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The Blended Family: Sharing the Love

Christmas may be hard on kids wondering whether there is enough for everyone.

The holidays are expected to be a joyous time full of love and caring. Often, however, they don’t live up to expectations and in fact can highlight what is missing in people’s lives.

If you have been through a divorce and have now found love again, you might be dealing with the ups and downs of combining your family with your new partner’s. Add sibling rivalry, inherent in every family, often gets added to the mix, layering on complications and challenges to that love and caring.

The rivalry may even carry over into adulthood, as I describe in my book Adult Sibling Rivalry: Understanding The Legacy of Childhood. Each child is already trying to get their fair share of love, attention, presents, food—and now they have to compete with stepsiblings for it all. If they didn’t think they were getting enough before, the sense of having to share what there is can lead to an underlying sense of resentment, stress, and being on guard.

Celebrity couple Jennifer Lopez and Ben Affleck have talked openly about the experience, including getting details right with their old and new families, and said they are both hopeful they will have a wonderful holiday season. “They have to sort things out with both sets of kids and exes,” a source told Entertainment Tonight. “But they would love to have all the kids
together with them as one big happy family and are working on that now.”

The goal is to create a new feeling and sense of family, a reconceived “us.” You don’t want it to feel like two separate families living under one roof, but, instead, one big family unit. What are some strategies for achieving that?

Holidays are infused with traditions; everyone has them. When two families come together, that can mean different takes on how to celebrate, which can sometimes clash. Maybe you and your ex opened presents on Christmas Eve, but your new partner prefers doing that on Christmas morning. Perhaps one of you always had a turkey dinner that you looked forward to all year, but the other had roast beef, and that’s what they want.

It can be extremely helpful to openly review each partner's tradition to decide which are most important. Then it's time to talk about creating new ones—perhaps a new time to open gifts or a different meal. There are some traditions, of course, that each partner will want to continue—requiring a spirit of compromise in talk through possibilities. It may be possible to
accommodate either or both sets of traditions, or to alternate preferences each year. Maybe both turkey and roast beef can fit on the table this year.

Addressing the sibling rivalry is another way to maintain the warmth of the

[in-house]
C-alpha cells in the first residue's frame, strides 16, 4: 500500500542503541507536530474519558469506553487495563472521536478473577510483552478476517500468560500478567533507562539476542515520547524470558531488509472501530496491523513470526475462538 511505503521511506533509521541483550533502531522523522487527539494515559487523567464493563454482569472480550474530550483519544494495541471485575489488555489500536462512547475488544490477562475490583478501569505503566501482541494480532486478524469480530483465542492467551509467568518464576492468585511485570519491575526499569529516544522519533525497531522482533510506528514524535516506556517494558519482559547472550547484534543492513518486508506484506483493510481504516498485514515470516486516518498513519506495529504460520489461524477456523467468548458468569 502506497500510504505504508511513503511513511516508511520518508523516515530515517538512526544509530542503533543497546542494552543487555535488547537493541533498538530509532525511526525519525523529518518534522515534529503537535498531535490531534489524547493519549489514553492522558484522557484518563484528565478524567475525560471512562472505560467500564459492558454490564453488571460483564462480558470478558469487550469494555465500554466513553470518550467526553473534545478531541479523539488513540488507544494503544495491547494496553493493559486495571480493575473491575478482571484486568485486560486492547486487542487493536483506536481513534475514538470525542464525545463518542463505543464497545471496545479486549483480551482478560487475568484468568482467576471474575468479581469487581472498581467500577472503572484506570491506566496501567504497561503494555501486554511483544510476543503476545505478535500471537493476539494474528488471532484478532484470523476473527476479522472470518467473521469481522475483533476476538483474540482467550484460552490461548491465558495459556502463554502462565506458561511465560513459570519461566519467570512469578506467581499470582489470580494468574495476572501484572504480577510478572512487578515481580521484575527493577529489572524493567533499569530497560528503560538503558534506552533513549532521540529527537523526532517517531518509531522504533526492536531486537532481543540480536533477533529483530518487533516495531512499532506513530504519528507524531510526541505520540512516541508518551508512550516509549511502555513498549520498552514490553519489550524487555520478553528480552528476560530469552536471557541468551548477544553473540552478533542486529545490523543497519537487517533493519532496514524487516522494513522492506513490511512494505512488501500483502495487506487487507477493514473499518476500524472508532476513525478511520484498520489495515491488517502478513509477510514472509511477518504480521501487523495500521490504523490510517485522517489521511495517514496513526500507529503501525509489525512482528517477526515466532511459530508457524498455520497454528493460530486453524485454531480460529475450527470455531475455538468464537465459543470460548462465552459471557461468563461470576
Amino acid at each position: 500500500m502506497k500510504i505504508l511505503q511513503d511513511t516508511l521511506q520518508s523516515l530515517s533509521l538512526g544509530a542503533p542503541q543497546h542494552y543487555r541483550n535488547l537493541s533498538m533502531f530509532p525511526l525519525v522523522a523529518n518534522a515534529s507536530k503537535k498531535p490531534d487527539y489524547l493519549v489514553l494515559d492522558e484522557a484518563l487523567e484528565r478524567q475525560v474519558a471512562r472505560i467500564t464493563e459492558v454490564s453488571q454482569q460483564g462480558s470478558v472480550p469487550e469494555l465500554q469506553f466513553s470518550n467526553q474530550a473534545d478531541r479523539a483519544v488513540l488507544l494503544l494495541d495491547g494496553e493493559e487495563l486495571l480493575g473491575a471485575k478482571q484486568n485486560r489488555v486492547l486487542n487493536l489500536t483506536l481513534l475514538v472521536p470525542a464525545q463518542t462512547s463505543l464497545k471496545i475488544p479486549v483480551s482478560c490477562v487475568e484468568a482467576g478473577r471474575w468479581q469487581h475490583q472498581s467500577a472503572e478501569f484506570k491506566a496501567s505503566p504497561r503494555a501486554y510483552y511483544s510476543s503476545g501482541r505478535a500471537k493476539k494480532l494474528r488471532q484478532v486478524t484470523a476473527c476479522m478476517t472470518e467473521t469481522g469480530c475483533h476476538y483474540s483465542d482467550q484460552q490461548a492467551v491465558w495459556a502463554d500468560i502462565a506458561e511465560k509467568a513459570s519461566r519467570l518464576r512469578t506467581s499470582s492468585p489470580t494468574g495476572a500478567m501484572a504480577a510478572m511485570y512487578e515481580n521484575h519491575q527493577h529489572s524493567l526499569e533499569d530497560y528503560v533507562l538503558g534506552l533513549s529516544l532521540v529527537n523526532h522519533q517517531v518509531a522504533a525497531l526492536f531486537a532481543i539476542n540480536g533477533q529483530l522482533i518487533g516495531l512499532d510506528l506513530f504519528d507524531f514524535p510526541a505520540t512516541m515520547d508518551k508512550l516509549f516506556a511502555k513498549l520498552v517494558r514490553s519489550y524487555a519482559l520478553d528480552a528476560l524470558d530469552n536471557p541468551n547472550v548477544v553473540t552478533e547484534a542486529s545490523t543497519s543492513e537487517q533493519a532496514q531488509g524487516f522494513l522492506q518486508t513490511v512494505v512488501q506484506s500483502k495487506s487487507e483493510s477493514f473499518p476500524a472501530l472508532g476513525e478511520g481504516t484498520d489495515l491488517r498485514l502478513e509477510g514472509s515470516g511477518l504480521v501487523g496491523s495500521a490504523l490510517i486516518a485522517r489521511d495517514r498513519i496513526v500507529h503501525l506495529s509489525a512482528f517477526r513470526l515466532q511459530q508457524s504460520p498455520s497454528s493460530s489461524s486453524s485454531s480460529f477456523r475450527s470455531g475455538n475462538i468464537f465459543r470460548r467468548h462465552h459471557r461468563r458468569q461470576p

holidays. One approach is to make each child feel like they have their own special time—giving each child at the table a chance to talk while everyone listens. They can give an example of what they are grateful for or what they are looking forward to. Such an approach frames things in a positive light, let’s everyone have attention, and know that they are
being listened to. It will make each of them feel like a part of the whole.

One of the biggest issues blended families face is who is going to discipline, and it it applies at the Christmas table as at any other day of the year. Talking a plan through with your new partner averts misunderstandings and tension if you aren’t on the same page about how you talk to each other’s kids when bad behavior arises. You don't want to be tiptoeing around your new partner’s children if, because you haven’t discussed it, you don’t know how much you can or should discipline them. Even more concerning is having kids living under the same roof but being treated in different ways, a source of sibling rivalry if ever there was one, as well as resistance, and anger.

Putting a well-thought-out and agreed-upon system in place with which to approach disciplining and caring for the children is an important step toward really making it work. If you can set limits, rules, and boundaries that pertain to every child in the house, then they will all feel like they are on the same playing field, and it will eliminate the possibility that some kids might imagine the others are being favored.

Whether it is Christmas time or not, the most important thing you can do is work toward bringing the groups together as one family unit. That means handling all the kids consistently and the same way, with one system and one explanation for the choices you make as a couple so that everyone feels they are being given an equal amount of love, care, and respect. It also means
acknowledging and respecting each other’s traditions and making new ones together. Without such tools, this time of year can become a boiling point for a million things going wrong and spoiling the season.

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